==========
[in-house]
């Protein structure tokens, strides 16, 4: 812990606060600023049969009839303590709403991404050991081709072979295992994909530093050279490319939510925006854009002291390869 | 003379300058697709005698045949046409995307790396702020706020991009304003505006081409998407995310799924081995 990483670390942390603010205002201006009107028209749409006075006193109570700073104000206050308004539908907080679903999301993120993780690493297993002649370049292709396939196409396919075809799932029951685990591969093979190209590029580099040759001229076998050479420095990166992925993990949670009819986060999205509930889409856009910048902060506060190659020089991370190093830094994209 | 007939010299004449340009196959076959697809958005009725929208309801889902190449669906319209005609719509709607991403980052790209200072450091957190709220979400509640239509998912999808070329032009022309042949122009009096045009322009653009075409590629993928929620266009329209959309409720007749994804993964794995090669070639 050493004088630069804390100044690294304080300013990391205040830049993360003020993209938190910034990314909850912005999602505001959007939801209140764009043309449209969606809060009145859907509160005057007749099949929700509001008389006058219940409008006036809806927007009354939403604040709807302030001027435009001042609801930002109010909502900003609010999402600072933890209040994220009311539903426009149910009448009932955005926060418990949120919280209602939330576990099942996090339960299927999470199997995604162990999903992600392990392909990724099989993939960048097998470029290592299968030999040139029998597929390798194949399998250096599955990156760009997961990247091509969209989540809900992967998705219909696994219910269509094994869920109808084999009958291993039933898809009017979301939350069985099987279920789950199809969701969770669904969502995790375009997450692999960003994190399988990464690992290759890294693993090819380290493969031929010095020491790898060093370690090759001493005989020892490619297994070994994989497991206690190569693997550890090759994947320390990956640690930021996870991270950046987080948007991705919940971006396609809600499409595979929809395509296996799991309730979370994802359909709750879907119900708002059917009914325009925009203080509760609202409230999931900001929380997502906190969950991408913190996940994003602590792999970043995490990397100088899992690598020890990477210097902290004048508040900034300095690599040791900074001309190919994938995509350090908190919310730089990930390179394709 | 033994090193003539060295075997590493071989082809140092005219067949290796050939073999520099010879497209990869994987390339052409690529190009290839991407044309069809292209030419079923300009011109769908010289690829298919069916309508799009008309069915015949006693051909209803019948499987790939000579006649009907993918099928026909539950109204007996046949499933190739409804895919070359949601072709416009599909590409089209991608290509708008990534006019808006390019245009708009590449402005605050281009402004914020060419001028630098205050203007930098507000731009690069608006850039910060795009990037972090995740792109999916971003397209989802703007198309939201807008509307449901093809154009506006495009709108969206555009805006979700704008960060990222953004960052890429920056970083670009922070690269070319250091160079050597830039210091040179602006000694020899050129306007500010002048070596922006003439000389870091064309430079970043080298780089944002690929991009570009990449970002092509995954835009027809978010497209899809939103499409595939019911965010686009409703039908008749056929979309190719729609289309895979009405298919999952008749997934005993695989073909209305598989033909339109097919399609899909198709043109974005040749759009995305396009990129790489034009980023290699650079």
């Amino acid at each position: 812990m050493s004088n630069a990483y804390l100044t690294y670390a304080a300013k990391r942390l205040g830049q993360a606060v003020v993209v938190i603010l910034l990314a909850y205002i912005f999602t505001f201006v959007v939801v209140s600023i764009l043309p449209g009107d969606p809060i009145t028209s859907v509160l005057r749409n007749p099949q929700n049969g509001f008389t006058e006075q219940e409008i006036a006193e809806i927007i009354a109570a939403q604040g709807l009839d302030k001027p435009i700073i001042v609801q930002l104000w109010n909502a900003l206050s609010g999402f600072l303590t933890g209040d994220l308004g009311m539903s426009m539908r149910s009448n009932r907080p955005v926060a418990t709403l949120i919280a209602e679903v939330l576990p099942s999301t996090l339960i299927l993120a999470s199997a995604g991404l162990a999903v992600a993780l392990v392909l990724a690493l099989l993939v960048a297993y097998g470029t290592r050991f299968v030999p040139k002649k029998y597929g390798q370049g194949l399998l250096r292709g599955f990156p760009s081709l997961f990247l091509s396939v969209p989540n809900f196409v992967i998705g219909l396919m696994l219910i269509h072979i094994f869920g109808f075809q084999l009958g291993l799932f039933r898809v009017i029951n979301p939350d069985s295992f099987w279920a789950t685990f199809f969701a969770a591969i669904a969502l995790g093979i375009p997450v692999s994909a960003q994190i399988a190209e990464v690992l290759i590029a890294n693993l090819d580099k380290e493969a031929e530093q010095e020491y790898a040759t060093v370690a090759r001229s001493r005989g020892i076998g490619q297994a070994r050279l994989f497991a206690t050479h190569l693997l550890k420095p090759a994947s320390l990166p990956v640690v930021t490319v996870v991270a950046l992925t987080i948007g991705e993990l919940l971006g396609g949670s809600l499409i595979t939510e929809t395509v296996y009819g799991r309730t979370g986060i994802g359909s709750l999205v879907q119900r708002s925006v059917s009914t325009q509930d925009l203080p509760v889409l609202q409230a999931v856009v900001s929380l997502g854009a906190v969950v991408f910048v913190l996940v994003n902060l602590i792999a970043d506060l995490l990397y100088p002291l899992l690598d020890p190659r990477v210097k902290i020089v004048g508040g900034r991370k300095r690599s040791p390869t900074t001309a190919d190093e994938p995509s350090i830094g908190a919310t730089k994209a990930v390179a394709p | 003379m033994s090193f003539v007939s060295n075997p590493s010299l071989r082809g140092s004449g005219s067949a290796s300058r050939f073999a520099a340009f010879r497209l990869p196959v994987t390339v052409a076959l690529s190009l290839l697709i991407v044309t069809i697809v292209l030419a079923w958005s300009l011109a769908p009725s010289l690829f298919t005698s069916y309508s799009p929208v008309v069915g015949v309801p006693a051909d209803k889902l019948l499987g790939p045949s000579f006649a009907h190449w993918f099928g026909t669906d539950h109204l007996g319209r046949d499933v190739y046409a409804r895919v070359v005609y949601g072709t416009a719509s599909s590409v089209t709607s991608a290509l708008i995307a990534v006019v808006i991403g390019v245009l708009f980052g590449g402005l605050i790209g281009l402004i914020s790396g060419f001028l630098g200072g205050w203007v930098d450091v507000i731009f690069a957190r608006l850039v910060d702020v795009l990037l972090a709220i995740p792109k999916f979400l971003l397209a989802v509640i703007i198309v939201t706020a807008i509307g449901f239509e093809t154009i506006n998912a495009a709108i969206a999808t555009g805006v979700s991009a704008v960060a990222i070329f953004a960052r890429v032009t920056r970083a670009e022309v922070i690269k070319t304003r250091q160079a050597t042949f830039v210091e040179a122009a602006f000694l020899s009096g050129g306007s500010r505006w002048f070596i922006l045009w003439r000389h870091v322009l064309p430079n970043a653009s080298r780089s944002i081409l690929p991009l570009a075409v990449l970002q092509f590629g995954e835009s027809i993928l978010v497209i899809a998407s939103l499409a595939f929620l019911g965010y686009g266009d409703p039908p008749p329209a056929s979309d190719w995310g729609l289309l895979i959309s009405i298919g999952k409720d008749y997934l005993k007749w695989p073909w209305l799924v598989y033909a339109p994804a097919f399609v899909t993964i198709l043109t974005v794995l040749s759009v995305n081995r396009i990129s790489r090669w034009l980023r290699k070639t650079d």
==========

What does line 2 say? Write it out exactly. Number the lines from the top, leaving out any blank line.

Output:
């Protein structure tokens, strides 16, 4: 812990606060600023049969009839303590709403991404050991081709072979295992994909530093050279490319939510925006854009002291390869 | 003379300058697709005698045949046409995307790396702020706020991009304003505006081409998407995310799924081995 990483670390942390603010205002201006009107028209749409006075006193109570700073104000206050308004539908907080679903999301993120993780690493297993002649370049292709396939196409396919075809799932029951685990591969093979190209590029580099040759001229076998050479420095990166992925993990949670009819986060999205509930889409856009910048902060506060190659020089991370190093830094994209 | 007939010299004449340009196959076959697809958005009725929208309801889902190449669906319209005609719509709607991403980052790209200072450091957190709220979400509640239509998912999808070329032009022309042949122009009096045009322009653009075409590629993928929620266009329209959309409720007749994804993964794995090669070639 050493004088630069804390100044690294304080300013990391205040830049993360003020993209938190910034990314909850912005999602505001959007939801209140764009043309449209969606809060009145859907509160005057007749099949929700509001008389006058219940409008006036809806927007009354939403604040709807302030001027435009001042609801930002109010909502900003609010999402600072933890209040994220009311539903426009149910009448009932955005926060418990949120919280209602939330576990099942996090339960299927999470199997995604162990999903992600392990392909990724099989993939960048097998470029290592299968030999040139029998597929390798194949399998250096599955990156760009997961990247091509969209989540809900992967998705219909696994219910269509094994869920109808084999009958291993039933898809009017979301939350069985099987279920789950199809969701969770669904969502995790375009997450692999960003994190399988990464690992290759890294693993090819380290493969031929010095020491790898060093370690090759001493005989020892490619297994070994994989497991206690190569693997550890090759994947320390990956640690930021996870991270950046987080948007991705919940971006396609809600499409595979929809395509296996799991309730979370994802359909709750879907119900708002059917009914325009925009203080509760609202409230999931900001929380997502906190969950991408913190996940994003602590792999970043995490990397100088899992690598020890990477210097902290004048508040900034300095690599040791900074001309190919994938995509350090908190919310730089990930390179394709 | 033994090193003539060295075997590493071989082809140092005219067949290796050939073999520099010879497209990869994987390339052409690529190009290839991407044309069809292209030419079923300009011109769908010289690829298919069916309508799009008309069915015949006693051909209803019948499987790939000579006649009907993918099928026909539950109204007996046949499933190739409804895919070359949601072709416009599909590409089209991608290509708008990534006019808006390019245009708009590449402005605050281009402004914020060419001028630098205050203007930098507000731009690069608006850039910060795009990037972090995740792109999916971003397209989802703007198309939201807008509307449901093809154009506006495009709108969206555009805006979700704008960060990222953004960052890429920056970083670009922070690269070319250091160079050597830039210091040179602006000694020899050129306007500010002048070596922006003439000389870091064309430079970043080298780089944002690929991009570009990449970002092509995954835009027809978010497209899809939103499409595939019911965010686009409703039908008749056929979309190719729609289309895979009405298919999952008749997934005993695989073909209305598989033909339109097919399609899909198709043109974005040749759009995305396009990129790489034009980023290699650079």